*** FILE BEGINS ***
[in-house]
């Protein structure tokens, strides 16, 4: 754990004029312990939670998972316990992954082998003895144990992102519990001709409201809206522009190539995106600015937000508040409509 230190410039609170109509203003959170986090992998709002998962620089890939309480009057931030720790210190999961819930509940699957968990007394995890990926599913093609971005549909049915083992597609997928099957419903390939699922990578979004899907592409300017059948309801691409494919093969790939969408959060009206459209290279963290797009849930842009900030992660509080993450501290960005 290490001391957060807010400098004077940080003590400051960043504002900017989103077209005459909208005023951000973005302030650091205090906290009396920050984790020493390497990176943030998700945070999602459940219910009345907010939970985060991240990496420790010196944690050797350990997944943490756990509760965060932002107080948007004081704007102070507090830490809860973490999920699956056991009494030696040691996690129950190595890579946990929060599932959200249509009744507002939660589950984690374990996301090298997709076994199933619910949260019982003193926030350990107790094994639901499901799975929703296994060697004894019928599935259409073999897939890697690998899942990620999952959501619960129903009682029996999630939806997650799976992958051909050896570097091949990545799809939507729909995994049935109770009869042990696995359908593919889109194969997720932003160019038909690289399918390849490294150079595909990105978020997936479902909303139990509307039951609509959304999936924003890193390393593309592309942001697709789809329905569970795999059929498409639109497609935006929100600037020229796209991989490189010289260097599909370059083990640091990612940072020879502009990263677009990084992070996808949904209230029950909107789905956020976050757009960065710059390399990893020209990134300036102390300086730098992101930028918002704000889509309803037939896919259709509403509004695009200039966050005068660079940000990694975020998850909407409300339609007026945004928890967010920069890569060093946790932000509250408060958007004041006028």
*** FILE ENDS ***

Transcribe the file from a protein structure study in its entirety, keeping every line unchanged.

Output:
[in-house]
């Protein structure tokens, strides 16, 4: 754990004029312990939670998972316990992954082998003895144990992102519990001709409201809206522009190539995106600015937000508040409509 230190410039609170109509203003959170986090992998709002998962620089890939309480009057931030720790210190999961819930509940699957968990007394995890990926599913093609971005549909049915083992597609997928099957419903390939699922990578979004899907592409300017059948309801691409494919093969790939969408959060009206459209290279963290797009849930842009900030992660509080993450501290960005 290490001391957060807010400098004077940080003590400051960043504002900017989103077209005459909208005023951000973005302030650091205090906290009396920050984790020493390497990176943030998700945070999602459940219910009345907010939970985060991240990496420790010196944690050797350990997944943490756990509760965060932002107080948007004081704007102070507090830490809860973490999920699956056991009494030696040691996690129950190595890579946990929060599932959200249509009744507002939660589950984690374990996301090298997709076994199933619910949260019982003193926030350990107790094994639901499901799975929703296994060697004894019928599935259409073999897939890697690998899942990620999952959501619960129903009682029996999630939806997650799976992958051909050896570097091949990545799809939507729909995994049935109770009869042990696995359908593919889109194969997720932003160019038909690289399918390849490294150079595909990105978020997936479902909303139990509307039951609509959304999936924003890193390393593309592309942001697709789809329905569970795999059929498409639109497609935006929100600037020229796209991989490189010289260097599909370059083990640091990612940072020879502009990263677009990084992070996808949904209230029950909107789905956020976050757009960065710059390399990893020209990134300036102390300086730098992101930028918002704000889509309803037939896919259709509403509004695009200039966050005068660079940000990694975020998850909407409300339609007026945004928890967010920069890569060093946790932000509250408060958007004041006028």